How many car “beeps‘ does it take to warn someone of possible danger?
I beeped twice at a white-haired woman at the tail end of a car she was scraping snow from. Her back was facing an oncoming van, which had its turn signal on, waiting for the woman to at least take notice of an intent to park right next to the passenger side of the car she had just exited.
She was paying no attention, and I feared that she would simply walk into “an accident” or be frightened out of her wits if she failed to look at the van coming into the last vacant spot for handicapped parking.
I beeped my horn twice. She never blinked. Never acknowledged anything might have been amiss. Never looked into my direction or, more importantly, in the direction of the now-oncoming van.
The driver of the van eased into the spot. The woman, who looked in her mid-70s, might have had a problem with hearing. But she seemed all right when talking and appearing to exchange words with a gentlemen who got out of the same car and was accompanying to an Aldi store just outside my hometown in Norristown, PA.
I then heard two more beeps from the horn of a car. They came from the parked van. The driver had evidentially “locked” the doors of the vehicle. The person had pointed their hand at the van, and must have clicked a remote button. The two sounds from the horn were identical to the sounds I offered in trying to gain attention from the inattentive woman.
No wonder it didn’t work! We have grown accustomed to the two-beep announcement of the locked doors. In providing a new advancement, technology may have taken away one of our sure-fire warning devices. We have been using a car horn for over 100 years to announce to pedestrians and other drivers to take heed, to use caution. To pay attention to our vehicle’s route or intended direction. Now it won’t work unless one becomes extremely rude and holds their hand on the horn for one of those horrendously long bellowing sounds that all of us detest.
The two-beep warning might have made some people angry upon hearing it. And maybe it led to some cities, like Nashville, Tenn., the country music capital of the USA, to ban the use of the horn altogether. Others, particularly small ones in the South, prefer the horn not be used except for dire emergencies.
We should alter the sound of the two-beep door lock. Make them “bips,” instead of “beeps.” You know, a millisecond of the sound from the horn instead of a full beep.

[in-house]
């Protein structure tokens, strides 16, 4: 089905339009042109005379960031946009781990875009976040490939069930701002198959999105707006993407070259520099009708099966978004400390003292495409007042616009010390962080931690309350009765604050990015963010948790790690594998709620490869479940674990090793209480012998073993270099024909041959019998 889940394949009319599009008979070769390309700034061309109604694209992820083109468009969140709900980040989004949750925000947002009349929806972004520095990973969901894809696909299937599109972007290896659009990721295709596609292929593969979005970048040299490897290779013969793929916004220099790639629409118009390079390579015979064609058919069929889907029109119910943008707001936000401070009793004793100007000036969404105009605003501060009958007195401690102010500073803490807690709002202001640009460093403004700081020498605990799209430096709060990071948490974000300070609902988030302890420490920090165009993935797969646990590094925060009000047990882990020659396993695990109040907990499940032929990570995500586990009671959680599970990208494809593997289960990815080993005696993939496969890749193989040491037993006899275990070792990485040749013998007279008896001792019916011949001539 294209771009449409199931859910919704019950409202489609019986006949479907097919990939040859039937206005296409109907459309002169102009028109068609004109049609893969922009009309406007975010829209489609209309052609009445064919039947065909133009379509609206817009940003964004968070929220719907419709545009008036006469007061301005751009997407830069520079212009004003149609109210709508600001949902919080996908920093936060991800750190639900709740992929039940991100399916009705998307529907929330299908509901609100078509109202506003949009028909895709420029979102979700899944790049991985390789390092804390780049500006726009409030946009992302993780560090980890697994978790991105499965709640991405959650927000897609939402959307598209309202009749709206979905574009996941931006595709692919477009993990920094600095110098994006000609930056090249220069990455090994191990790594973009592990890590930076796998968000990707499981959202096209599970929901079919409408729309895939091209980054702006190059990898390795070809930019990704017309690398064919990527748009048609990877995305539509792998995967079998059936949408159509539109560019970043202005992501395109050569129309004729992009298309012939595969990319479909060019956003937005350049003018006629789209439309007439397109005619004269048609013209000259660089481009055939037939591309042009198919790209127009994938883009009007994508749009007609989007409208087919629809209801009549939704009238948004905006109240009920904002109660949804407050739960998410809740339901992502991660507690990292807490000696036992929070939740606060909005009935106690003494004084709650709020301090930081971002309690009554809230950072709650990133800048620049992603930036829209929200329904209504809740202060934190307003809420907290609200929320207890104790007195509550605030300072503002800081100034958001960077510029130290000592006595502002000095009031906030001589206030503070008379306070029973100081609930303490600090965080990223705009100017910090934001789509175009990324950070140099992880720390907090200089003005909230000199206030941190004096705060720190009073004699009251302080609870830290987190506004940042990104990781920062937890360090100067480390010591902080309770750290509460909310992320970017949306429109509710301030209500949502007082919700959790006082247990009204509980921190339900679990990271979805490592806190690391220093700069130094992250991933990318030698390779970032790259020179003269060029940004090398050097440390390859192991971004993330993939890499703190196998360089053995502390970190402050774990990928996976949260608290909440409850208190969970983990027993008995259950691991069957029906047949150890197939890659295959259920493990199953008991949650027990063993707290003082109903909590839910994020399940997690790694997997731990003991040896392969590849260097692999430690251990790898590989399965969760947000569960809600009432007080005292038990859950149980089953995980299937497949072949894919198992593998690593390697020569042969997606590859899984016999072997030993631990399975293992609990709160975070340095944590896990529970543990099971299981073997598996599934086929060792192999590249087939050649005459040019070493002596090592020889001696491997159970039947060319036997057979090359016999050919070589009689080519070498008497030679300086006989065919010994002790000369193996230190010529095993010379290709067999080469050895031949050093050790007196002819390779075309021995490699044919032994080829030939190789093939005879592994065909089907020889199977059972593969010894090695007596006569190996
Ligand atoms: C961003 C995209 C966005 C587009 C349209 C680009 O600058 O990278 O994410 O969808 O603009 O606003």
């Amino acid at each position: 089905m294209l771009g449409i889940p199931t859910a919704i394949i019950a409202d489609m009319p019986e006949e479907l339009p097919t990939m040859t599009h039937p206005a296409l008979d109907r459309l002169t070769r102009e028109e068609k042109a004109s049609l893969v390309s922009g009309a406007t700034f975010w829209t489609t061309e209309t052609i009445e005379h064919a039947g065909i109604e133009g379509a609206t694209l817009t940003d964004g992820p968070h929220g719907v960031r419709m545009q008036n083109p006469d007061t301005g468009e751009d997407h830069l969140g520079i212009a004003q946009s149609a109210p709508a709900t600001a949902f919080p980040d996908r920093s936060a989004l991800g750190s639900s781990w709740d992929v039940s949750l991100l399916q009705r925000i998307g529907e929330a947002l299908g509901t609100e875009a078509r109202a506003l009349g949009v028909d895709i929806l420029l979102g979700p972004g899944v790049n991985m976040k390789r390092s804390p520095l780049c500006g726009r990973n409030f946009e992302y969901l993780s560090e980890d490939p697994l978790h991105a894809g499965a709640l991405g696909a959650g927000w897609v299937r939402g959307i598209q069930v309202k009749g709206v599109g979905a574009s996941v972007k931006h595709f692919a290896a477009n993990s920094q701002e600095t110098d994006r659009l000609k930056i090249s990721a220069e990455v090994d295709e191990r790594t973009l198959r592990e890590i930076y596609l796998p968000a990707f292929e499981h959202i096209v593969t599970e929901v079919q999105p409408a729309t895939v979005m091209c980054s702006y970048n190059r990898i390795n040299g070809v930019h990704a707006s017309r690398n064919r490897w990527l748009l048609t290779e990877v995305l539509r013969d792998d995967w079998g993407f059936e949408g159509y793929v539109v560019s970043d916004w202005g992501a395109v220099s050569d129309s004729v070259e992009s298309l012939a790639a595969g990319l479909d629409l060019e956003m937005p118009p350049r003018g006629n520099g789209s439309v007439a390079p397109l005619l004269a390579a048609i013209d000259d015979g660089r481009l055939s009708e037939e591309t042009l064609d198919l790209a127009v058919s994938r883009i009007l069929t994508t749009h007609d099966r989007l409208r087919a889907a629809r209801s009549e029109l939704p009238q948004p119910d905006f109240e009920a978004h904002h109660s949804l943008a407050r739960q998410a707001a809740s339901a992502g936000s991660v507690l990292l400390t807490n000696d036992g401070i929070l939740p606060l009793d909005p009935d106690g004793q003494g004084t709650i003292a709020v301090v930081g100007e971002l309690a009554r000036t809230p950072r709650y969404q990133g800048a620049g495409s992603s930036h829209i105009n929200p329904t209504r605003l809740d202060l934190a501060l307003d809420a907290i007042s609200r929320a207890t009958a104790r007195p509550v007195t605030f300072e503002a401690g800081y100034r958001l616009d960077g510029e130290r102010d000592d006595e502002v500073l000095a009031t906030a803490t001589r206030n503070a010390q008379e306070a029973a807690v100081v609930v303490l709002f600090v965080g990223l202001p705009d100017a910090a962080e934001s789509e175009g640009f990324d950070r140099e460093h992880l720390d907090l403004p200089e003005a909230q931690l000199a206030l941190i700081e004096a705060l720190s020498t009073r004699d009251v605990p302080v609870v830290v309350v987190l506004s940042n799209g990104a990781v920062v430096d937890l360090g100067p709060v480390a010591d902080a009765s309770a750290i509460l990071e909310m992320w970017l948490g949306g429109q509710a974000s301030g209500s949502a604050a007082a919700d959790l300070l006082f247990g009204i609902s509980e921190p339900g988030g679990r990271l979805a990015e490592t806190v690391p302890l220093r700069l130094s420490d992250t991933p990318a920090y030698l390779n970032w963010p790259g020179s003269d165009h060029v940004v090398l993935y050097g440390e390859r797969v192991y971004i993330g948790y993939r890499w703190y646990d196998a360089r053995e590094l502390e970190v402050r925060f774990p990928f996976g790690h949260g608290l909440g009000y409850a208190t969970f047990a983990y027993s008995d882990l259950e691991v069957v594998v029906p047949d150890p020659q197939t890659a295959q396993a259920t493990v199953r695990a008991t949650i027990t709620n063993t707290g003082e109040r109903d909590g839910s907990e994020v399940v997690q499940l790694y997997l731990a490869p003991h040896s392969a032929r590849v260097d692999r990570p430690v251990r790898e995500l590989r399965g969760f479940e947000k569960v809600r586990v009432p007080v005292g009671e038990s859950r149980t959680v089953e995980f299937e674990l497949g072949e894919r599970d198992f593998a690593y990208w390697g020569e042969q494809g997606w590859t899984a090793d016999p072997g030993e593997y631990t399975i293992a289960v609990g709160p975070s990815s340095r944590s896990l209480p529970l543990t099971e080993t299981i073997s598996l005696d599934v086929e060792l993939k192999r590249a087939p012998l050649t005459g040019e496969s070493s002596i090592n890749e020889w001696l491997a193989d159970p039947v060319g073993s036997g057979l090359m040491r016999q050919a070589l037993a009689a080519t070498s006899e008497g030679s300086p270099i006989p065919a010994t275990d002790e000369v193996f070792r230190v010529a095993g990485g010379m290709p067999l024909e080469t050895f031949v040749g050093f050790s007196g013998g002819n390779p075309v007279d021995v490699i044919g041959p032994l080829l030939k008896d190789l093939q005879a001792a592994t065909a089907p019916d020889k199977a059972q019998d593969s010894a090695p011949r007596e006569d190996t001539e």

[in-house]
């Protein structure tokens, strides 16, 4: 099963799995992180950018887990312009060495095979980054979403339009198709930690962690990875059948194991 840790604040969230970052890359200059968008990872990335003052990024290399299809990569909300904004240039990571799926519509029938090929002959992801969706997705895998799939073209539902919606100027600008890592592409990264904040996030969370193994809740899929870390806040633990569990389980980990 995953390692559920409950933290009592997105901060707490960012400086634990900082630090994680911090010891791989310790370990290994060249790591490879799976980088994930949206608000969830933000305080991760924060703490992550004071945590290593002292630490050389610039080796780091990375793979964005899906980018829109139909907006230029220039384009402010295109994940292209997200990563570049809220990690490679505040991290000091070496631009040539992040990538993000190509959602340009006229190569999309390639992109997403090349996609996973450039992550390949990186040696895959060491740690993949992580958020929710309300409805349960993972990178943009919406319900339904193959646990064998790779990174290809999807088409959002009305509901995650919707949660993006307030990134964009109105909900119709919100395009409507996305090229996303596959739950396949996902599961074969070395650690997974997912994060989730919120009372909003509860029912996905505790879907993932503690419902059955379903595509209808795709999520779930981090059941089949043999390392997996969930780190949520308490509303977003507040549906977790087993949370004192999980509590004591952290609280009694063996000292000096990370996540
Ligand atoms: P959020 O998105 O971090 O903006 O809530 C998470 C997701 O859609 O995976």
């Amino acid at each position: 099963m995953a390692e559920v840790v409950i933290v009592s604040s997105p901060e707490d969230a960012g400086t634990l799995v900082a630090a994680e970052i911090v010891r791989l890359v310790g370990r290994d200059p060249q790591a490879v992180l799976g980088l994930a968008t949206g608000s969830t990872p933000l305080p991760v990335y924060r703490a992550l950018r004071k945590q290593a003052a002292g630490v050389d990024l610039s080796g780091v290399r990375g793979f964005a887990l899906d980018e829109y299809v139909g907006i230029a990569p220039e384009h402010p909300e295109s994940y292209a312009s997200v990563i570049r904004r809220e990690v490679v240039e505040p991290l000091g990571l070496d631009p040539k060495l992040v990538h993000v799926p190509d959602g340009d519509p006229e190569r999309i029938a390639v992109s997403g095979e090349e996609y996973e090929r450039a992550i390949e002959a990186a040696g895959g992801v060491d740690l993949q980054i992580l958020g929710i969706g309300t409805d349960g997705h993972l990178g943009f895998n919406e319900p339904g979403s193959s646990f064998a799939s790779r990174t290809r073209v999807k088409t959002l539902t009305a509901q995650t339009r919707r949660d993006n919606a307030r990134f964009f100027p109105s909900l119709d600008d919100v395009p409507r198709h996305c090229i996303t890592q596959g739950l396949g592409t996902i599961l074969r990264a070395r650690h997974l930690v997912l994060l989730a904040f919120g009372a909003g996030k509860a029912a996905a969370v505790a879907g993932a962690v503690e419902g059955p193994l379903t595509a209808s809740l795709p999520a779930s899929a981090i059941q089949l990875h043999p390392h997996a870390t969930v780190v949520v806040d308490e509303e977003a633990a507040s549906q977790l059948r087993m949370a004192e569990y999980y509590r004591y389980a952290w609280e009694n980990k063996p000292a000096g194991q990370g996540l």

Surely technology could do something like that to preserve such a safety measure given us by the auto industry.
And, now that I’m on this subject, how about getting rid of all car alarms that beep and beep until you want to get a tire iron from your trunk and give the noisy car something to really beep about. They should be banned, and the remote announcers muffled or “bipped” down.
This way, horn-blowers could return to being the type of Good Samaritans that our “whistle-blowers” have become in society. Where would we be without ’em?
I just have to comment to this. Michael, the first thing I thought of was that she was ‘deaf’ One in three people over 65 have hearing loss, so the chances are good that she didn’t hear. I too appear ‘normal’ to most people until they get to know me. I lip read well, and most are surprised when they learn how bad my hearing is. I don’t hear beeps of any kind– car beeps, microwave beeps, fire alarm beeps. I hear nothing.
But I do agree the world has become a noisier place. I was astonished how much noise I could hear with these new aids, and I can easily see how people could because desensitized to certain sounds. 🙂
I thought of you when writing this, and added the piece about her discussion with the elderly gentleman while walking away with him. She “appeared” to be turning her head toward him when she spoke to him. But, she could have been reading lips.
Why hasn’t technology created a device for the hearing impaired to feel “vibrations” from some beeping signal like a microwave oven, a car horn or a fire alarm? I don’t know. Could it possibly work with a wrist band or other small device? Have it work from a 20 to 30-foot radius.
It’s a good point you make about the car locking beeps desensitising us. Interesting that there are different views about car horns, I didn’t know they were banned in some places. I was in Bali 15 years ago, and it was considered courteous to beep and announce your overtaking. The sound of horns honking lots was part of everyday life. Maybe things have changed now.
“Beeping to overtake.” Now that is something I’d like to hear.
Another thing. Flashing your highbeams once to alert the car that has overtaken you that it is safe to cross back into the right lane. Many truckers do it as a courtesy. It might be something we can learn from them.